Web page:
National University Is a Nonprofit Online School Created by a Veteran for the Military

(U.S. Army/Sgt. 1st Class Gary A. Witte)

These days, service members need to be wary of the multitude of online for-profit schools out to get a piece of their coveted Post-9/11 GI Bill benefits. Depending on which “academic institution” is looking to sign them up, the term “Results May Vary” doesn’t come close to describing some of the “schools” out there.

But there are better choices for service members with non-traditional schedules who are looking for a good distance education to prepare them for life after the military. National University was founded by a veteran with similar issues and is today the second-largest nonprofit online school in America.

David Chigos’ transition to civilian life had been rough. As a retiring naval officer in 1967, he tried to enroll in night classes at San Diego State University. The only problem, he said, was that San Diego State didn’t offer night classes, so he was faced with the choice of going to school or working during the day. He knew there were veterans and civilians like him trying to balance both tasks.

In 1971, Chigos was working as a management development specialist for the General Dynamics corporation. The academic system in the U.S. kept many executives from pursuing higher education. So he did what any veteran might consider doing: fixing the problem by creating a college for the “real world” at a fraction of the cost.

“From the trunk of my car,” he founded National University, completely upending the idea of how academic programs were formed, he said. Chigos created academic programs with a no-frills look at the world. National University would offer classes that would lead to education and employment. His first class numbered 27 students.

Instructors were hired based on the number of students who wanted to take their classes. He did away with the idea of tenure, allowing students to rate their professors. National University set a schedule that worked for the student body, not for the employment aspirations of academics.

Then, as now, students studied one subject for four weeks at a time. For military students, it provided the opportunity to take regular classes without being interrupted by the requirements of their service.

An article in the New York Times about National University in 1981.

When the time came, National University blazed the trail of integrating computers into learning. It allowed students to register for every class needed to obtain a degree without registering every semester. He even began to create satellite campuses to make it easier for students to attend classes.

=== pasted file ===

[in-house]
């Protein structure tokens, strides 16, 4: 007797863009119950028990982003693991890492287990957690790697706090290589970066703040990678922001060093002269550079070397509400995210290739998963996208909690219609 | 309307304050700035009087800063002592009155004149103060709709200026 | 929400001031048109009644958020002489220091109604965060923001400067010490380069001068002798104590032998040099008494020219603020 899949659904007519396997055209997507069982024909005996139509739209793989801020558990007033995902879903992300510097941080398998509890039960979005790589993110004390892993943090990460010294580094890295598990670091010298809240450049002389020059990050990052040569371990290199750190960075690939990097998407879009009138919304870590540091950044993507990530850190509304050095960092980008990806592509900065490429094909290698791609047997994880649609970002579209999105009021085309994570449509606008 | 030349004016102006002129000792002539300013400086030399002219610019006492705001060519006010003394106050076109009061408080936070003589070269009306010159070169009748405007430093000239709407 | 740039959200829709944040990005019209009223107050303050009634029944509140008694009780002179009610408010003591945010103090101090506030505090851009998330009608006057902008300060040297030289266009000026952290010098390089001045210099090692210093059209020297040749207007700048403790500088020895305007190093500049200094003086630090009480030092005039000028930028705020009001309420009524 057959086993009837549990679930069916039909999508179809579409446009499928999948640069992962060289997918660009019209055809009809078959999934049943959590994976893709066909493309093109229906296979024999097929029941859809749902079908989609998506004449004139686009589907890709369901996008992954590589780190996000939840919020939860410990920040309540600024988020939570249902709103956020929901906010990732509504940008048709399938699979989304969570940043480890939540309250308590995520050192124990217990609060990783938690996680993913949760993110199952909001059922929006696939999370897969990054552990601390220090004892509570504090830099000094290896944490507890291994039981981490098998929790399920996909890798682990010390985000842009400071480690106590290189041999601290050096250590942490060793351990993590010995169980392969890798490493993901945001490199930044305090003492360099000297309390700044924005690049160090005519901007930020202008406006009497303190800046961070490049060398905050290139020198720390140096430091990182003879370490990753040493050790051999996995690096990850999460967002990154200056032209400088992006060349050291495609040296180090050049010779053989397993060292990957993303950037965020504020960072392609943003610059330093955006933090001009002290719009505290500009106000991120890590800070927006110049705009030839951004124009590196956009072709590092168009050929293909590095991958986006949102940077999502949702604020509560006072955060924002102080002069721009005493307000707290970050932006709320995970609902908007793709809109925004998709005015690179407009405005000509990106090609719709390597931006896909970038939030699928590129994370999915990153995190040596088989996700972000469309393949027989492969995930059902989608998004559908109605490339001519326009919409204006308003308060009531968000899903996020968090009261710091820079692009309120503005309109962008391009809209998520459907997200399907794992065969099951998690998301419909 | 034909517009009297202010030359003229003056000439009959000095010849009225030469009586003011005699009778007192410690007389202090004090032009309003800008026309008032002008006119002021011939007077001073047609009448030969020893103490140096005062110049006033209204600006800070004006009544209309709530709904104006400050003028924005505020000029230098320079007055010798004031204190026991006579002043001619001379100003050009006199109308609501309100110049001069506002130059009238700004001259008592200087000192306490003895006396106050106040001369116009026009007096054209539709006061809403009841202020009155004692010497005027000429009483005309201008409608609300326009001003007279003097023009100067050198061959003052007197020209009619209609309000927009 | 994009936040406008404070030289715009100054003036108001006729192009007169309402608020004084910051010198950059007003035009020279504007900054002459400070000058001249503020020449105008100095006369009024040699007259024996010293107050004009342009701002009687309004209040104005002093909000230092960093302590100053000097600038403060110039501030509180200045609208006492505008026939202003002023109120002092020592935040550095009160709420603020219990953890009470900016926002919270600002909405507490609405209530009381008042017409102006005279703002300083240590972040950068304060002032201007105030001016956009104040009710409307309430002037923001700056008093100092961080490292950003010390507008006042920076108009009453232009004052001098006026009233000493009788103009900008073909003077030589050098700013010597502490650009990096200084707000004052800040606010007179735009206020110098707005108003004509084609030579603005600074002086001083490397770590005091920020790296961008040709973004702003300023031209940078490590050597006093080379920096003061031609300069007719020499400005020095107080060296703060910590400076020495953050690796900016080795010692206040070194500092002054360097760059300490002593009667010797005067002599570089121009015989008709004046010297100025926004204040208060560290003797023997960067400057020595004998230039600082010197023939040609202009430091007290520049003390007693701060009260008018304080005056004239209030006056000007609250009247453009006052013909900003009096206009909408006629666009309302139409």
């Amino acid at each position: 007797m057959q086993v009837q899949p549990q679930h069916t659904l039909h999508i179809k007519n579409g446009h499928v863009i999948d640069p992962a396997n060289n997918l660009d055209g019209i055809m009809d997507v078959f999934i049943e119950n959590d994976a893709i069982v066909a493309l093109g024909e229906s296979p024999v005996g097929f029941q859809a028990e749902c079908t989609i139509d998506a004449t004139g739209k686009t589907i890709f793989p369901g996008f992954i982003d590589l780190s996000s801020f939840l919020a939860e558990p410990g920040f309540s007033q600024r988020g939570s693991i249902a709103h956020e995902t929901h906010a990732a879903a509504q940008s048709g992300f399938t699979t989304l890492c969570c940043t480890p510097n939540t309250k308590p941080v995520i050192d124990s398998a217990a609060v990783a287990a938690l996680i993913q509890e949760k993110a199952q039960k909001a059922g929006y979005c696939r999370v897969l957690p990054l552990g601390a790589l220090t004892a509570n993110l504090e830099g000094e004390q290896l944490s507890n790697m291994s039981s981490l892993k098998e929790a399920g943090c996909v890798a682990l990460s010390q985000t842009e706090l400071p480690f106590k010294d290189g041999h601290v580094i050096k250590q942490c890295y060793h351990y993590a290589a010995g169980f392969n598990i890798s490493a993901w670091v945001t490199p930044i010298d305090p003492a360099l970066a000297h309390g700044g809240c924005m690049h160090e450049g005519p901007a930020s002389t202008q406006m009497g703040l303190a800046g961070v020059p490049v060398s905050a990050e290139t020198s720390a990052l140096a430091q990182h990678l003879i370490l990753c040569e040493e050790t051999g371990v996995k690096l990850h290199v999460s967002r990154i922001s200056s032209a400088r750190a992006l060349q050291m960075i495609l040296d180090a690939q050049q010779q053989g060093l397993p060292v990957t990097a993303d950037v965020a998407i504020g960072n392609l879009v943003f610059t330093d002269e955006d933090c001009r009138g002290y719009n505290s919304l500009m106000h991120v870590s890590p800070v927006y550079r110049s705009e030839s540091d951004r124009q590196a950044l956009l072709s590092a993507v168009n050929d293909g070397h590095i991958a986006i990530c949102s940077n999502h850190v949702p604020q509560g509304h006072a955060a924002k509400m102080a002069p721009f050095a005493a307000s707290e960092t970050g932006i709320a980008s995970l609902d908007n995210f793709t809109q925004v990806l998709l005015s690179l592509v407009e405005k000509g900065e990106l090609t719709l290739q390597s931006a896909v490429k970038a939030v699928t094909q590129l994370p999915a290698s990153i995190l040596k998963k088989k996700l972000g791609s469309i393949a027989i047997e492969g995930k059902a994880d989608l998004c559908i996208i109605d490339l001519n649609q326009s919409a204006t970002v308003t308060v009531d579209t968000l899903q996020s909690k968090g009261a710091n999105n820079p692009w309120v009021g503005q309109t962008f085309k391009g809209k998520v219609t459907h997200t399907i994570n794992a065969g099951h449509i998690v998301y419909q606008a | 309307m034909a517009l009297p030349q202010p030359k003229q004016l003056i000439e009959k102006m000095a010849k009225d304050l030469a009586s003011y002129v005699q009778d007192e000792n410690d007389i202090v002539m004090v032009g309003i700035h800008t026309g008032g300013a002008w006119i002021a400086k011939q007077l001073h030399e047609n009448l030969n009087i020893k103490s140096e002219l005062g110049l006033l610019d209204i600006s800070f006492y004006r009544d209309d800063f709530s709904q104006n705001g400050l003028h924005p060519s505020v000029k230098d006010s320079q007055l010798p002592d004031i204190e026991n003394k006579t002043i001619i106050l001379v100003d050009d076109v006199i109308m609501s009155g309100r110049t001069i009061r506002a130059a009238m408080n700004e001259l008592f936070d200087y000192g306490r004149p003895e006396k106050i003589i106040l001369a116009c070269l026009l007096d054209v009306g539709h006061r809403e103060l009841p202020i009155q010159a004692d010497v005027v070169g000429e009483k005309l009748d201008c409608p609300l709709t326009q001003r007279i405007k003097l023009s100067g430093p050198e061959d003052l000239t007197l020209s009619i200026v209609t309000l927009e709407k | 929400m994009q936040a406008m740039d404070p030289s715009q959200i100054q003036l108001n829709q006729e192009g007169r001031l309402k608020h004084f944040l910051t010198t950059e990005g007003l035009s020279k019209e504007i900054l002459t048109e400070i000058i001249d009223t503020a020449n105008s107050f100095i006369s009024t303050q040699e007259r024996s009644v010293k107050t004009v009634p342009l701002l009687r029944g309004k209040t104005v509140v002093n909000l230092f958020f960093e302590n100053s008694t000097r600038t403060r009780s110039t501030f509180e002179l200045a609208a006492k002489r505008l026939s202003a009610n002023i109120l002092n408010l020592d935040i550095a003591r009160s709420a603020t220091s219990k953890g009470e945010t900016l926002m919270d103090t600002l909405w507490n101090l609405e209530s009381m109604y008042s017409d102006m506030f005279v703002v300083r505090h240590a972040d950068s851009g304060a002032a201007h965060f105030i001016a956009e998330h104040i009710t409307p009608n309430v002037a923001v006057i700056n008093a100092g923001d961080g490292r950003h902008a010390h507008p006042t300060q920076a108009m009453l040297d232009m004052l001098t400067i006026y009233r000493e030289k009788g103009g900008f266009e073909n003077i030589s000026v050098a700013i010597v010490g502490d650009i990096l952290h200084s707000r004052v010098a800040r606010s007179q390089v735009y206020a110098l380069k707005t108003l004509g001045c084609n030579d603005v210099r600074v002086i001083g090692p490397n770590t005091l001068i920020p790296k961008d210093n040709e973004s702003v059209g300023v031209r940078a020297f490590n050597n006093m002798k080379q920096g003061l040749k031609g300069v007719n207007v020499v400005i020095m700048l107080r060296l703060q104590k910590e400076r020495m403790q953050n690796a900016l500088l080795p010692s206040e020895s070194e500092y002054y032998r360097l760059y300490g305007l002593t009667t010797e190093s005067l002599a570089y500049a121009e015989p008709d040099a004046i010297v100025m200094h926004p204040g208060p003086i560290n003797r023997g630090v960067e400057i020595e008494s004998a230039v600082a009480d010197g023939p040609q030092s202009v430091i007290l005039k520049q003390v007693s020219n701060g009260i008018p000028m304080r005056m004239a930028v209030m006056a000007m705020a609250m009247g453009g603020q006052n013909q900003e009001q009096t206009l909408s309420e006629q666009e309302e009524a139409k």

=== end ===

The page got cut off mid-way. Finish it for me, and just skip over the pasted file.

In 1996, National University launched its online degree programs. It wasn’t the first online program, but unlike other early online schools, it maintained its nonprofit status and focus on real-world results.

National University had a rocky start in its early years, plagued with accusations of making the classes too easy, loss of accreditation and a host of other complaints. These days, however, those problems are long gone. National University is accredited by WASC Senior College and University Commission, along with 16 other regional and national accreditations, making students eligible for financial aid and other benefits available to any other recognized university.

The school maintains its yearlong, continuous schedule, meaning students can enroll in programs and classes at any time. Despite its considerable expansion over the last few decades, its focus is still on market-relevant degrees, meaning it offers everything from healthcare programs to data analytics to upskilling programs for corporate partners.

True to its military-oriented roots, National University still caters to military members and their unique needs. On top of the class length and schedule, it offers tuition discounts and accepts the Post-9/11 GI Bill. Service members who are , it says, will pay almost no out-of-pocket costs.

While not all for-profit distance learning schools are predatory, the cases of Corinthian College, Education Corporation of America and other distance learning scandals should give veterans pause when deciding where to spend their hard-earned benefits. Schools like National University show there are better choices out there.

-- Blake Stilwell can be reached at He can also be found on Twitter @blakestilwell or on Facebook.

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